Maybe there is something to this idea that, in a recession, Voice over IP service is an affordable alternative to traditional telephone service.
In the first half of 2009, VoIP services brought in nearly $21 billion in revenue, with both residential and business services looking healthy and poised for even more growth for the second half of the year, according to a report by market research firm Infonetics Research.
Residential voice services still brings in the majority of revenue, with the number of subscribers growing 14 percent from the end of 2008 through the first half of '09. On the business side, the research firm said it expected IP Centrex and hosted unified communications service revenue to grow 26 percent year-over-year.
But the current sweet spot, at least in North America, is small businesses with fewer than 100 employees. In the first half of the year, roughly two-thirds of all IP Centrex seats sold went to small businesses.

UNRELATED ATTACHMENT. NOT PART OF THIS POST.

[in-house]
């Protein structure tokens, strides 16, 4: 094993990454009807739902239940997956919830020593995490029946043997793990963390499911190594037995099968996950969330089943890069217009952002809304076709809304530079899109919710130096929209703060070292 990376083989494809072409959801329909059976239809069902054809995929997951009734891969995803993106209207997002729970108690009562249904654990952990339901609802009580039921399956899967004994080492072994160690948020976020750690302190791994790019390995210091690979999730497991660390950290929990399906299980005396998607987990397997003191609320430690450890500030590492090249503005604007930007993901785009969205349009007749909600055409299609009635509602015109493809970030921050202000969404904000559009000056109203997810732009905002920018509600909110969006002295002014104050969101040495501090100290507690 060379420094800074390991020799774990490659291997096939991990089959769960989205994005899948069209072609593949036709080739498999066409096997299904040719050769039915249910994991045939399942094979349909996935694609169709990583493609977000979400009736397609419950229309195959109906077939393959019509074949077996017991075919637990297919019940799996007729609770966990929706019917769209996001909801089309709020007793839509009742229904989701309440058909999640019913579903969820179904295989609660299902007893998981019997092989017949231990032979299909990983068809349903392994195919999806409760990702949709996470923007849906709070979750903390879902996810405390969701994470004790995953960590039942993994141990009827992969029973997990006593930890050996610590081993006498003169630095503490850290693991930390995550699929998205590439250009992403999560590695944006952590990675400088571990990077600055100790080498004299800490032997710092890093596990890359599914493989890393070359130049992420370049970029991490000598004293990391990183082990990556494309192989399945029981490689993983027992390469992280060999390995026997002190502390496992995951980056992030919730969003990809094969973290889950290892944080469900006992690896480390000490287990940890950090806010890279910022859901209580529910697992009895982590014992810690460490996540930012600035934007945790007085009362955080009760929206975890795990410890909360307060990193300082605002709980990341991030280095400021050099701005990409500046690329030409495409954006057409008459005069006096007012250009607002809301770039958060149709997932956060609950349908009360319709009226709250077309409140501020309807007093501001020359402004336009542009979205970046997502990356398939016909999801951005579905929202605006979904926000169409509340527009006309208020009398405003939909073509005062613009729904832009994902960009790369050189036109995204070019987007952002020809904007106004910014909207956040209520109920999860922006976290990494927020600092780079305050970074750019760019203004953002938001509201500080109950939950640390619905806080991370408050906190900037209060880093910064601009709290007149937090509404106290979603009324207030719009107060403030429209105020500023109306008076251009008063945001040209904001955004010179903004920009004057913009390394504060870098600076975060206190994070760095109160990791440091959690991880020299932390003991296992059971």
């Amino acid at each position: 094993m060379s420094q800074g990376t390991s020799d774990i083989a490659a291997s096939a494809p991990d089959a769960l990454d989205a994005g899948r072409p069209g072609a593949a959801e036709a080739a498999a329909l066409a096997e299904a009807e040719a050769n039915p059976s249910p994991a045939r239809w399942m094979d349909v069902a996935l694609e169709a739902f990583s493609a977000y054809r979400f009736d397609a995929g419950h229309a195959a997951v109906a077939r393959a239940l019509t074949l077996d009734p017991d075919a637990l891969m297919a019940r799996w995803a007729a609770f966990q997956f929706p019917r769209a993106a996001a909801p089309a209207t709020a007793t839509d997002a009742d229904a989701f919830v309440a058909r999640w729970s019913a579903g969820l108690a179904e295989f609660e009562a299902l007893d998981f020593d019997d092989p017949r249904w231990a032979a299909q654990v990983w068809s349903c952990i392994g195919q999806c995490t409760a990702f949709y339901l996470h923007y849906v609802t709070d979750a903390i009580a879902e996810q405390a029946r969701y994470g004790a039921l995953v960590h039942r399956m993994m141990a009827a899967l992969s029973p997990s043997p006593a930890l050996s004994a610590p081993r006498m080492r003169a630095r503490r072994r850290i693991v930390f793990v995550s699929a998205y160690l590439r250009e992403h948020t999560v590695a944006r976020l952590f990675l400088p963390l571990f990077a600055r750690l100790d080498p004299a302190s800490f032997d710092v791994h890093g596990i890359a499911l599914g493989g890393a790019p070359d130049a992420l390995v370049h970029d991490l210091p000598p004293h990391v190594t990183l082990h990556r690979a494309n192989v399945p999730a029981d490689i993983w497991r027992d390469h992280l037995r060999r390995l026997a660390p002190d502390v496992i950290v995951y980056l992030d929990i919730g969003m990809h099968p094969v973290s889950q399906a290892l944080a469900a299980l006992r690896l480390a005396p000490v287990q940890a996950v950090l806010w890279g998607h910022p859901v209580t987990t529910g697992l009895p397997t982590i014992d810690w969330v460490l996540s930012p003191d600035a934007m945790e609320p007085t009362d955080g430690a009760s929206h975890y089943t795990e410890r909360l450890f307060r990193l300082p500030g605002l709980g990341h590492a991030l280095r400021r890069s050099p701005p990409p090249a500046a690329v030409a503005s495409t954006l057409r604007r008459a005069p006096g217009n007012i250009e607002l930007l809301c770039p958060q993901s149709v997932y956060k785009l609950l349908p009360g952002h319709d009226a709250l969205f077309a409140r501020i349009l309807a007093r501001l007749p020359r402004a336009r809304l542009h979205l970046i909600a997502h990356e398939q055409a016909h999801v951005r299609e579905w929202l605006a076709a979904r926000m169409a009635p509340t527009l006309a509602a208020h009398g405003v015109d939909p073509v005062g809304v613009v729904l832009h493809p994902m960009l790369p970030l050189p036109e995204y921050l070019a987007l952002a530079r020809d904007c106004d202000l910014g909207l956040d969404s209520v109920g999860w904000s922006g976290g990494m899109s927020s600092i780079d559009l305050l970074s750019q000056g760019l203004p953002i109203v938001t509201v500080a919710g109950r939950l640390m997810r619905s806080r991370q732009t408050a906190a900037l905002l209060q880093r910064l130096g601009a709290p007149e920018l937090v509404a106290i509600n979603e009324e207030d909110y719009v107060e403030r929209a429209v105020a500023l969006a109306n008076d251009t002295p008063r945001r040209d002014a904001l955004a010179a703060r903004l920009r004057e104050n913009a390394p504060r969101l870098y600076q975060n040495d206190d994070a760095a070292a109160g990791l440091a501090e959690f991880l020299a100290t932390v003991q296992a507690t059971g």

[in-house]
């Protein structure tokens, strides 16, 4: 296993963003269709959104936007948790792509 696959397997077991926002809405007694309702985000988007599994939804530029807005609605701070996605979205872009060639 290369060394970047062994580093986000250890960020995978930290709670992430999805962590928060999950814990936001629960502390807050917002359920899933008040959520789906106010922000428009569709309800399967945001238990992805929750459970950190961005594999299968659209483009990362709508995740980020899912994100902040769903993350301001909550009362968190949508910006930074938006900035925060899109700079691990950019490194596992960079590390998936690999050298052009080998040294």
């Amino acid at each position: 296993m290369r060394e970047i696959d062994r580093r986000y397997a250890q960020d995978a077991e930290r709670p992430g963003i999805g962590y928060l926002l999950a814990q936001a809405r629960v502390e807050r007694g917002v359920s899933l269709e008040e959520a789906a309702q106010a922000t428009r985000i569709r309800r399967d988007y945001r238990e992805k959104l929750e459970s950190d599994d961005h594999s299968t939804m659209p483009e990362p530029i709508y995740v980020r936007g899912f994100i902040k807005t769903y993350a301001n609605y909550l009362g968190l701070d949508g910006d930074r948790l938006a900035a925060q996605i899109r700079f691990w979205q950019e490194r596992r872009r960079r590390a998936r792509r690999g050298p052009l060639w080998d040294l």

In an earlier post, Andrew Nusca offered some insight into VoIP from K. Paul Singh, CEO of Primus, the parent company of Lingo VoIP services. In that interview, Singh said that VoIP has gone from being "a new thing" several years ago to a technology that people have become comfortable with. Now, that's opened the door to Phase 2: Growth.
The technology, he said, gets better by the day, improving quality and allowing the operators to introduce new applications. Plus, the costs are lower. Pricing remains somewhere between $20 and $40 per month because it involves use of the public Internet. Said Singh:
We don’t have to pay telephone companies for “the last mile” — to originate the call. Slowly and slowly, more international customers will go onto broadband, removing telephone companies on both sides.